4th Sunday of Easter
I have a confession to make: sometimes I get tempted to rerun old sermons; just to see if anyone would notice. I never would because I think the proclamation of God’s Word is too important to make fun of like that, but I’ve felt the temptation. I get the feeling that, if I did rerun a sermon, even if someone did notice, they may not say anything because they’d think, “Maybe it just seems like I’ve heard this one before.” I imagine, if you listen to enough sermons, especially by the same preacher, they do start to sound alike.
If you were here last Sunday, you may be thinking, “Haven’t we heard this before? Didn’t we hear a Scripture lesson just last week about Peter talking to a group of religious people and reminding them that they killed Jesus?” The short answer is, “kinda.” Peter’s two “sermons,” if you will, are a part of a larger story, but this is not the same sermon. He preaches the same thing and for the same reason, but one very important thing has changed: the audience.
You see, the people who gather to hear the Truth proclaimed far more important than the one who proclaims it. Do they laugh at the right times? Do they fold their arms in disbelief? Do they lean in and nod because they understand? Most importantly: do they take that Truth and then go and proclaim it themselves? A sermon is only the “same old thing” if we don’t take anything from it.
So, our Scripture lesson begins with, “The next day.” If you were with us last Sunday (or read the sermon on-line), what we read today is the day after that. If you weren’t, I can easily catch you up: shortly after Pentecost, Peter and John were heading to the temple to pray. As they entered the temple, they came across a beggar who had been unable to walk since birth; and in the name of Jesus, they healed him. The man was understandably excited about suddenly being able to walk and started jumping around and shouting praises in the temple. Also understandably, it attracted a crowd.
What we read last Sunday was Peter’s sermon, if you will, explaining the miracle: he told the gathered crowd that the source of this miracle was Jesus. He went on to say something similar to what we hear again today: that you killed him and that he rose again your salvation. In our story, all of that happened yesterday. What happened between then and now, is also worth noting: Peter and John spent the night in jail. Luke tells us that, after they preached about Jesus yesterday, the religious leaders got annoyed that they were proclaiming resurrection in Jesus; and they had them locked up.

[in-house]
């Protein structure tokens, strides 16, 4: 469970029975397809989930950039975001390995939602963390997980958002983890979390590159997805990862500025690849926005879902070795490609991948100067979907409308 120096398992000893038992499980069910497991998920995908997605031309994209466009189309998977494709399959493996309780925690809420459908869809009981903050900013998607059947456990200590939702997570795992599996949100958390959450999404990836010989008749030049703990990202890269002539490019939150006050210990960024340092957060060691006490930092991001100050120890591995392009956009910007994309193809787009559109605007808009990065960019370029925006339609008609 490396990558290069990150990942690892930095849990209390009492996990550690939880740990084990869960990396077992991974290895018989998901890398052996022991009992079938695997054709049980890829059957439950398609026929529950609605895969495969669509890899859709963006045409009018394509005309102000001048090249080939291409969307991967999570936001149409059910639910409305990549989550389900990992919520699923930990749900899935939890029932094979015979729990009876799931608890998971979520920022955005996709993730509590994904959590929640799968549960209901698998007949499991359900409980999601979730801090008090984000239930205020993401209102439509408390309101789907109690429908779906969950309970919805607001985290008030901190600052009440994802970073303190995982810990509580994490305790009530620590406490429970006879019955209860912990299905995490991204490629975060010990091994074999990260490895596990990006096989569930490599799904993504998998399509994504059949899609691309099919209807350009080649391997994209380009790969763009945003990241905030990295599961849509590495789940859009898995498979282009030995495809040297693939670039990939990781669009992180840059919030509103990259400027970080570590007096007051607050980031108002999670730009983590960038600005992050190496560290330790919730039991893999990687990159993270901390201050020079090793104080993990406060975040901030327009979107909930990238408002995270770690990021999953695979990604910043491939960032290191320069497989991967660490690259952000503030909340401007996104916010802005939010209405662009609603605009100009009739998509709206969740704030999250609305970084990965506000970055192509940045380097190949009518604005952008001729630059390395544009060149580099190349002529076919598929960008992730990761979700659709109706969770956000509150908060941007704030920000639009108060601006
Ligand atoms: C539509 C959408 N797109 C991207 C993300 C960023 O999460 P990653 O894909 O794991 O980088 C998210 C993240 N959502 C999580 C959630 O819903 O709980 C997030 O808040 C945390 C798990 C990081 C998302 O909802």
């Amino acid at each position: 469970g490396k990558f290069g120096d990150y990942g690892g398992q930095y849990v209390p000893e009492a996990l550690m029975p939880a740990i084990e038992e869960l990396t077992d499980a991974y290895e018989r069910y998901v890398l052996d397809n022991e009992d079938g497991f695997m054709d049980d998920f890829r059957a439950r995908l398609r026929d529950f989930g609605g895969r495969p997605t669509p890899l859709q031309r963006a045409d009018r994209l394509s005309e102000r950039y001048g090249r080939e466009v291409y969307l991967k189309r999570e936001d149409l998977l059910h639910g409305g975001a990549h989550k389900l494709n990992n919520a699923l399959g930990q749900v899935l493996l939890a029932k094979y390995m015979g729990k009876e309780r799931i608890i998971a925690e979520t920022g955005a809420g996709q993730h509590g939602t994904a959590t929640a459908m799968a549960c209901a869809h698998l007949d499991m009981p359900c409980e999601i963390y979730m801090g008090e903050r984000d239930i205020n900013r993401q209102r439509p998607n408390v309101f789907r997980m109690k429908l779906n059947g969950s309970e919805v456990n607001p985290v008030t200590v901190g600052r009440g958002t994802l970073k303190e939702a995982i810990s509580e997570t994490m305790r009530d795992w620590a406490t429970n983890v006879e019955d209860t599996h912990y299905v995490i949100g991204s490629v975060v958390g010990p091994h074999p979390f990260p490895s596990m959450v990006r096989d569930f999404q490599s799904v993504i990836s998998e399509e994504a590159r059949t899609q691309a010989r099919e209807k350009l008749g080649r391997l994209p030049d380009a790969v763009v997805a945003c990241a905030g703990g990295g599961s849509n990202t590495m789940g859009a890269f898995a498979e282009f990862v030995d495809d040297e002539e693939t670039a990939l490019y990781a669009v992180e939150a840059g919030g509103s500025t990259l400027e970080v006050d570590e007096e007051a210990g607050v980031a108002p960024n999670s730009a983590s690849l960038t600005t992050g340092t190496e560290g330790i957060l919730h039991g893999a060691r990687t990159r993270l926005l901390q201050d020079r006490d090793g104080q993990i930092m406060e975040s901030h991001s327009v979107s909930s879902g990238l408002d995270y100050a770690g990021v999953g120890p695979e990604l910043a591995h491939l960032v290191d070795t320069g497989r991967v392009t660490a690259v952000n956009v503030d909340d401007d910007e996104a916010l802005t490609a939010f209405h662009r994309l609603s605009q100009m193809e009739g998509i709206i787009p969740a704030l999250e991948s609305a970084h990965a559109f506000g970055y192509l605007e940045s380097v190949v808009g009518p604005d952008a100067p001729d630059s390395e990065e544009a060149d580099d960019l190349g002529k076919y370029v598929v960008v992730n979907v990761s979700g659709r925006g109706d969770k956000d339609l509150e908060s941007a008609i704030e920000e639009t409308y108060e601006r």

Now, let’s set a little perspective here: in our story, the Resurrection happened, maybe, a couple of months ago. John, only weeks ago, watched Jesus get arrested by these same religious leaders and crucified by the Romans. Only weeks ago, Peter, out of fear of these same individuals, denied that he even knew Jesus. And now they just got arrested too. What do you suppose was going through their minds? This is, by the way, would be the first time they’d get arrested for speaking about Jesus. Do you suppose they thought it might be the last? What would be going through your mind in this moment?
Starbucks is a company in the business of selling coffee made from overly-roasted beans. Don’t get me wrong, it’s drinkable coffee; I drink it once in a while; but it’s just coffee. It surprises me that a company, that is almost exclusively about something as simple as coffee, would be in the news as often as it is. Recently, it was about the two black men who were arrested in Philadelphia on charges that were dropped the next day. They went to a Starbucks for a meeting, but didn’t order anything. Now, I would point out, that is a little rude. I find that my week goes a lot better if I spend a couple of hours every Tuesday, working down the street at the Tuning Fork; I always, at least, buy a coffee. It would be rude not to, but not exactly illegal. So these two men went into a Starbucks and then, two minutes later, the manager called the police. Starbucks, of course apologized, and now they’ll be training their people to be nicer, I guess. One of the black men, when interviewed this week, was asked if he feared for his life during the arrest. He said, “Anytime I’m encountered by [the police], I can honestly say it’s a thought that runs through my mind. You never know," he said, "what’s going to happen.”